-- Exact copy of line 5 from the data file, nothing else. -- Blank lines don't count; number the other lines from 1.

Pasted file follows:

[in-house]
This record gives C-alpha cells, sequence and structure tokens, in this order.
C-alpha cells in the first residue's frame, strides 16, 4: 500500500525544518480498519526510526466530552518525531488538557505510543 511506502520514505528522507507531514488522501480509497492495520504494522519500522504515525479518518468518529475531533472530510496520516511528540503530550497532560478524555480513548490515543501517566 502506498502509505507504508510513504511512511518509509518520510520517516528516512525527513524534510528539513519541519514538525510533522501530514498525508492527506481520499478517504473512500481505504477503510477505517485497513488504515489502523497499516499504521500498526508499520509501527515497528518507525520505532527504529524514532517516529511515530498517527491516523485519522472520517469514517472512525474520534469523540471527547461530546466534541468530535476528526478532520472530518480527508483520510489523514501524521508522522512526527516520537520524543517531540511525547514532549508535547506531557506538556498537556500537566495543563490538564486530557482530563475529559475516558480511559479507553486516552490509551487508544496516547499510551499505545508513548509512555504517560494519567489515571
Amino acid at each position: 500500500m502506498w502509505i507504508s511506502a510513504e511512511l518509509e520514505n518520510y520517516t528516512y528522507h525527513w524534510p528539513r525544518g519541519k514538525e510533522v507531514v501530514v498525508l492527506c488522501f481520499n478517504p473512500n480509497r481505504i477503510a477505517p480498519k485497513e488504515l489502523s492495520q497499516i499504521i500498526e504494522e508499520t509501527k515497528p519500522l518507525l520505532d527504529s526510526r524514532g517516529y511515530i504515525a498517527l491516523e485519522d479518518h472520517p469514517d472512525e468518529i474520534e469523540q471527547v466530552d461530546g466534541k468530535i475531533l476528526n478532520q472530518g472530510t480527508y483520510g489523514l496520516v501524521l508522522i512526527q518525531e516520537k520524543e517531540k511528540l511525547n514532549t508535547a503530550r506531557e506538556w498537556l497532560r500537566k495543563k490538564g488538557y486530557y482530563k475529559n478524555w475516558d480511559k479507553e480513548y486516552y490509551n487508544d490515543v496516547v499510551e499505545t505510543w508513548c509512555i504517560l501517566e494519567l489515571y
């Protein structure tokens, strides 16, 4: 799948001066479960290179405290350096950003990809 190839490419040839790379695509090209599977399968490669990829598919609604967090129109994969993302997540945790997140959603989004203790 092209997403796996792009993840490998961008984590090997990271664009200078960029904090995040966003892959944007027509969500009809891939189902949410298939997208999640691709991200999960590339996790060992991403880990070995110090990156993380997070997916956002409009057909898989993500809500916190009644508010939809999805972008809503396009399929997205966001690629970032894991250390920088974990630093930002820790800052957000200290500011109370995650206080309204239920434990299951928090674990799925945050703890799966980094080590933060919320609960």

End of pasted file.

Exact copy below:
């Protein structure tokens, strides 16, 4: 799948001066479960290179405290350096950003990809 190839490419040839790379695509090209599977399968490669990829598919609604967090129109994969993302997540945790997140959603989004203790 092209997403796996792009993840490998961008984590090997990271664009200078960029904090995040966003892959944007027509969500009809891939189902949410298939997208999640691709991200999960590339996790060992991403880990070995110090990156993380997070997916956002409009057909898989993500809500916190009644508010939809999805972008809503396009399929997205966001690629970032894991250390920088974990630093930002820790800052957000200290500011109370995650206080309204239920434990299951928090674990799925945050703890799966980094080590933060919320609960």